Sirius Presentation

Sirius LogoTonight, my MBA group and I will be giving a presentation on the Sirius Satellite Radio company. We are taking an advanced managerial finance class, and we were assigned to review a company and identify the red flags that indicated the business was about to encounter trouble. We were allowed to pick the company to review, and our group chose Sirius.

Sirius was incorporated in 1990 for the purpose of distributing musical content view satellite broadcast. In 1997 they received their FCC license to broadcast, and they completed the installation of their three satellite constellation in 2000. After a couple of years of testing, Sirius started generating revenues in 2002. Although the company has never been profitable, they hope to be soon. They currently have over 250,000 subscribers, which is far behind XM, their US rival, who has over 1.5 million subscribers. I am a Sirius subscriber, and I really enjoy the service, but it seems that no one knows who they are, or that they even exist. XM has done an excellent job of marketing themselves, and that is where Sirius has failed.

I've been stressing all weekend over this presentation. Our instructor was out sick for two of our class periods, and since we only have 8 class meetings for the course, that is a pretty big deal. Our grade is based off of two quizes, the presentation, and our final. That means that we need to do well on this presentation so I can maintain my 4.0. Our group has been a little stressed because we can't seem to find any smoking guns that would explain why Sirius is having trouble. They aren't profitable, but all of the financial indicators we learned in class show that they have a solid business fundamentally. If they ever get enough subscribers (maybe by 2005) they should be a very profitable and successful company. We were hoping to find a lot of information that would explain why, in the 14 years since they started, that they have never shown a profit. That info just wasn't there. The fact that Sirius has only been generating revenues for two years didn't help either, as there was very little information to research.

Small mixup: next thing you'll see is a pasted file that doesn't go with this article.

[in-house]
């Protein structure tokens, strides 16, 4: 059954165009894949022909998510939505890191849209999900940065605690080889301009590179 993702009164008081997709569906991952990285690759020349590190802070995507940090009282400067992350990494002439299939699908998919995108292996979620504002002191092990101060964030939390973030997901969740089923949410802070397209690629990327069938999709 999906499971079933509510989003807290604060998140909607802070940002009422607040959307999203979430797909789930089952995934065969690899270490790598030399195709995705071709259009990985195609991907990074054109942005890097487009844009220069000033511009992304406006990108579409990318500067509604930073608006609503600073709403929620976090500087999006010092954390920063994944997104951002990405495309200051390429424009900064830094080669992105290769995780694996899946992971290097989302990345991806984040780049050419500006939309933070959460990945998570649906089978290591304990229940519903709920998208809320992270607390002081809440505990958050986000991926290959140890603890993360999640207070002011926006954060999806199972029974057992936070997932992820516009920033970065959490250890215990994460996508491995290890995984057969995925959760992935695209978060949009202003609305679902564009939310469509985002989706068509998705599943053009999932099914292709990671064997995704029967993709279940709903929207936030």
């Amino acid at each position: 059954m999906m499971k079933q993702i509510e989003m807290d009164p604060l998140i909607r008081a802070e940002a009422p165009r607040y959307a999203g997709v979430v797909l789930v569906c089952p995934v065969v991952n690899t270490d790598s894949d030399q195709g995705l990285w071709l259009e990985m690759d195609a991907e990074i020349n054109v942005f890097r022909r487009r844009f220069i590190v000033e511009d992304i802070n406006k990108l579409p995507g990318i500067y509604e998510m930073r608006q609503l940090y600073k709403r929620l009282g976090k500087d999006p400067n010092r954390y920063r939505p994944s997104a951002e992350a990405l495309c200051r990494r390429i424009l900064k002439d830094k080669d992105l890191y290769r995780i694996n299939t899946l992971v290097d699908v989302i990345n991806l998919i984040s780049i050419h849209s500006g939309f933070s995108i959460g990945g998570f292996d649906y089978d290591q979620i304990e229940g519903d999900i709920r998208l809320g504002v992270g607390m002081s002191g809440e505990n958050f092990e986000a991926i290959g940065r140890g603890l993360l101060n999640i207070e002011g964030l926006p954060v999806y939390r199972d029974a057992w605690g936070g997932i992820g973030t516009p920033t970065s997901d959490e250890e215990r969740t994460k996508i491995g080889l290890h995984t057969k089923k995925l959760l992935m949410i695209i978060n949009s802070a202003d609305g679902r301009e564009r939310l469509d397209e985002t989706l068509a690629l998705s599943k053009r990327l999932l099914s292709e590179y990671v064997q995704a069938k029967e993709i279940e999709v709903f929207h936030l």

On Sunday our group got together to finalize our presentation. I was pretty relieved after the meeting. It looks like we all came up with some good information that we can use. We each focused on different areas of the company. I focused on subscriber rates and the revenues / expense per subscriber. It was really interesting to learn how much information is freely available on public companies. If you have never tried, go check out the SEC website and search the EDGAR reports for the company you work for, or if your company is private, a company that you invest in. You can find all of their annual and quarterly reports, changes in ownership, stock sales, bond issues, and a treasure trove of other information.

Now that we are nearly done with this project, I'm very tempted to buy 100 shares in Sirius. They currently trade for under $4, and if they ever get enough subscribers, I can see their stock price really taking off. Still, it is a big risk. They have defaulted on one of their loan payments already, and if they don't get enough subscribers soon, they won't be able to make their interest payments. I think that Q4 2005 will be the turning point for Sirius. After 2005, they will either be bankrupt, or have enough subscribers to be successful.


Jade Mason